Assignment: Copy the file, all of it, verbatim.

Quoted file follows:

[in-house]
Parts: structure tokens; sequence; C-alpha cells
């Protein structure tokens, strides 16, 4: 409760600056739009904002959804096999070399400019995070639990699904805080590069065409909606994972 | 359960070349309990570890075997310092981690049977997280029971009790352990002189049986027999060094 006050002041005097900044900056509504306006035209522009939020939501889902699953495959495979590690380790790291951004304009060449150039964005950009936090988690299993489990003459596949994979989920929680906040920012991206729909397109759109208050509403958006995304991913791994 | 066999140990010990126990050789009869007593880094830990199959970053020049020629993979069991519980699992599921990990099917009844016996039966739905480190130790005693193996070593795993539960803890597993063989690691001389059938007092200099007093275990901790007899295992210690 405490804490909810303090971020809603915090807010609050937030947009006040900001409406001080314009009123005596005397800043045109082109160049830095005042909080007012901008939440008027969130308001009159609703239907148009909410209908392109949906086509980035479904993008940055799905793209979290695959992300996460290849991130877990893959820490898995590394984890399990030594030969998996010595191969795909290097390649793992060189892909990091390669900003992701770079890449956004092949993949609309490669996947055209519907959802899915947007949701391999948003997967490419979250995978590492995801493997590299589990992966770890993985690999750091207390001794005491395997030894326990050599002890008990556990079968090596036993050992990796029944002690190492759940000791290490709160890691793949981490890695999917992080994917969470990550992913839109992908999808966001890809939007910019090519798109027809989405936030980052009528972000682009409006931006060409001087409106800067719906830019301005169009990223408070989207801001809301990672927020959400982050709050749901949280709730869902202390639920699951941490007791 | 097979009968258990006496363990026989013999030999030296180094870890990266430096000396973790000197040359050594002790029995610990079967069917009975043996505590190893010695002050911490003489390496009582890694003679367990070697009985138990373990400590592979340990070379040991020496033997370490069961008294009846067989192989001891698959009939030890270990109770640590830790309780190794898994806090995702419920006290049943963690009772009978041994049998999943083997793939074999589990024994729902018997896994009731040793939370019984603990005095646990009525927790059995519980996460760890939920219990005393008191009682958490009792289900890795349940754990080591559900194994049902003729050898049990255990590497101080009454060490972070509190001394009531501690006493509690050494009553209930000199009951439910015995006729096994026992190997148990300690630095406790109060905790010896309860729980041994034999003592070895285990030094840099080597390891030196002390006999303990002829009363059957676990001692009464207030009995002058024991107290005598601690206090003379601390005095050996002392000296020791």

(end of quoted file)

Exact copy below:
[in-house]
Parts: structure tokens; sequence; C-alpha cells
């Protein structure tokens, strides 16, 4: 409760600056739009904002959804096999070399400019995070639990699904805080590069065409909606994972 | 359960070349309990570890075997310092981690049977997280029971009790352990002189049986027999060094 006050002041005097900044900056509504306006035209522009939020939501889902699953495959495979590690380790790291951004304009060449150039964005950009936090988690299993489990003459596949994979989920929680906040920012991206729909397109759109208050509403958006995304991913791994 | 066999140990010990126990050789009869007593880094830990199959970053020049020629993979069991519980699992599921990990099917009844016996039966739905480190130790005693193996070593795993539960803890597993063989690691001389059938007092200099007093275990901790007899295992210690 405490804490909810303090971020809603915090807010609050937030947009006040900001409406001080314009009123005596005397800043045109082109160049830095005042909080007012901008939440008027969130308001009159609703239907148009909410209908392109949906086509980035479904993008940055799905793209979290695959992300996460290849991130877990893959820490898995590394984890399990030594030969998996010595191969795909290097390649793992060189892909990091390669900003992701770079890449956004092949993949609309490669996947055209519907959802899915947007949701391999948003997967490419979250995978590492995801493997590299589990992966770890993985690999750091207390001794005491395997030894326990050599002890008990556990079968090596036993050992990796029944002690190492759940000791290490709160890691793949981490890695999917992080994917969470990550992913839109992908999808966001890809939007910019090519798109027809989405936030980052009528972000682009409006931006060409001087409106800067719906830019301005169009990223408070989207801001809301990672927020959400982050709050749901949280709730869902202390639920699951941490007791 | 097979009968258990006496363990026989013999030999030296180094870890990266430096000396973790000197040359050594002790029995610990079967069917009975043996505590190893010695002050911490003489390496009582890694003679367990070697009985138990373990400590592979340990070379040991020496033997370490069961008294009846067989192989001891698959009939030890270990109770640590830790309780190794898994806090995702419920006290049943963690009772009978041994049998999943083997793939074999589990024994729902018997896994009731040793939370019984603990005095646990009525927790059995519980996460760890939920219990005393008191009682958490009792289900890795349940754990080591559900194994049902003729050898049990255990590497101080009454060490972070509190001394009531501690006493509690050494009553209930000199009951439910015995006729096994026992190997148990300690630095406790109060905790010896309860729980041994034999003592070895285990030094840099080597390891030196002390006999303990002829009363059957676990001692009464207030009995002058024991107290005598601690206090003379601390005095050996002392000296020791």